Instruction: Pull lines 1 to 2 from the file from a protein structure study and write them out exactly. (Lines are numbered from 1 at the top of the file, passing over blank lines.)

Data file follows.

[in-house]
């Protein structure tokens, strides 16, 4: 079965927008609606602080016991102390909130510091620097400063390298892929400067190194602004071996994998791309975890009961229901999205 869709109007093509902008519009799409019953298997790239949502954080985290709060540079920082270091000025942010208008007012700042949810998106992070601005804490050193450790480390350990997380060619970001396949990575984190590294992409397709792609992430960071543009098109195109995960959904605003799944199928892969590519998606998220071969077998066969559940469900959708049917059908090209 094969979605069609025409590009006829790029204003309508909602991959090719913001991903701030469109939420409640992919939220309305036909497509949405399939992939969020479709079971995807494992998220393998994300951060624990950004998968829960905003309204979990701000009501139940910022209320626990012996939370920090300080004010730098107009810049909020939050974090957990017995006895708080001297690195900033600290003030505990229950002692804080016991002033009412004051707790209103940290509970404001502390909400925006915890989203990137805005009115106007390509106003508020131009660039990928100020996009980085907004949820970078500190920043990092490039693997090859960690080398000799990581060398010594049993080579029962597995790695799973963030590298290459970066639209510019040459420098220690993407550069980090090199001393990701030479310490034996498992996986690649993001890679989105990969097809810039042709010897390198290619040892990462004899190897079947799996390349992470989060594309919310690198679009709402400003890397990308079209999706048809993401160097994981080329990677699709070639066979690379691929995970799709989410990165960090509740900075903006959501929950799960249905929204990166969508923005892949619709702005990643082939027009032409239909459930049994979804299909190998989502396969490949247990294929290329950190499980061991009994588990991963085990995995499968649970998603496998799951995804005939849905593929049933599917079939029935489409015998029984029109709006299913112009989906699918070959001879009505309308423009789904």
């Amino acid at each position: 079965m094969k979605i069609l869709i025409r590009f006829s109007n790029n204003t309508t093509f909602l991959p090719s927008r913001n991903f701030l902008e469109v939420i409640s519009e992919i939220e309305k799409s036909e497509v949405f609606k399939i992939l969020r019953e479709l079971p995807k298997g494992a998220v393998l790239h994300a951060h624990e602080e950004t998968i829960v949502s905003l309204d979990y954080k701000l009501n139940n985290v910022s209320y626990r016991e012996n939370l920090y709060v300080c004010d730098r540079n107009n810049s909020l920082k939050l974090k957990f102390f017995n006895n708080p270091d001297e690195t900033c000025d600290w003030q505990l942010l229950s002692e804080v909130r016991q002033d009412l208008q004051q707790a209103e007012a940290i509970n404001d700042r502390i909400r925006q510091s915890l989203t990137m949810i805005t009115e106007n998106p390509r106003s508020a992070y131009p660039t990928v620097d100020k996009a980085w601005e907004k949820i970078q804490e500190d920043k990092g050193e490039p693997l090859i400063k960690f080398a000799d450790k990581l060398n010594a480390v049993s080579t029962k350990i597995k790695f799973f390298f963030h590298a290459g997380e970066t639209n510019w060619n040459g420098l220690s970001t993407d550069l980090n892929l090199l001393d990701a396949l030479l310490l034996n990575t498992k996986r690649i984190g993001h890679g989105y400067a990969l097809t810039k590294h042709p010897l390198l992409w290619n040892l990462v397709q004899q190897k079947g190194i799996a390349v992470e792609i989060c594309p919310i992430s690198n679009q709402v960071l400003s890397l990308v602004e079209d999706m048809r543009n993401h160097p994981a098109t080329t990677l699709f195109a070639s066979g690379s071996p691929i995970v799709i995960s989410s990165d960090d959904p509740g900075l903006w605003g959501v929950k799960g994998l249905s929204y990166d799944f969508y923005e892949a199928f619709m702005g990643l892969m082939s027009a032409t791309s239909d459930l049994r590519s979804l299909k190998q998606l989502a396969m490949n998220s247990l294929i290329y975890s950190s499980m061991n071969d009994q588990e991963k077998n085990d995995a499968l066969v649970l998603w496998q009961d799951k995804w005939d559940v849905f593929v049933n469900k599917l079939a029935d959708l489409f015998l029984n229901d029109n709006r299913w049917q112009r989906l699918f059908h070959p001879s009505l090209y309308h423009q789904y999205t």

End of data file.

[in-house]
């Protein structure tokens, strides 16, 4: 079965927008609606602080016991102390909130510091620097400063390298892929400067190194602004071996994998791309975890009961229901999205 869709109007093509902008519009799409019953298997790239949502954080985290709060540079920082270091000025942010208008007012700042949810998106992070601005804490050193450790480390350990997380060619970001396949990575984190590294992409397709792609992430960071543009098109195109995960959904605003799944199928892969590519998606998220071969077998066969559940469900959708049917059908090209 094969979605069609025409590009006829790029204003309508909602991959090719913001991903701030469109939420409640992919939220309305036909497509949405399939992939969020479709079971995807494992998220393998994300951060624990950004998968829960905003309204979990701000009501139940910022209320626990012996939370920090300080004010730098107009810049909020939050974090957990017995006895708080001297690195900033600290003030505990229950002692804080016991002033009412004051707790209103940290509970404001502390909400925006915890989203990137805005009115106007390509106003508020131009660039990928100020996009980085907004949820970078500190920043990092490039693997090859960690080398000799990581060398010594049993080579029962597995790695799973963030590298290459970066639209510019040459420098220690993407550069980090090199001393990701030479310490034996498992996986690649993001890679989105990969097809810039042709010897390198290619040892990462004899190897079947799996390349992470989060594309919310690198679009709402400003890397990308079209999706048809993401160097994981080329990677699709070639066979690379691929995970799709989410990165960090509740900075903006959501929950799960249905929204990166969508923005892949619709702005990643082939027009032409239909459930049994979804299909190998989502396969490949247990294929290329950190499980061991009994588990991963085990995995499968649970998603496998799951995804005939849905593929049933599917079939029935489409015998029984029109709006299913112009989906699918070959001879009505309308423009789904």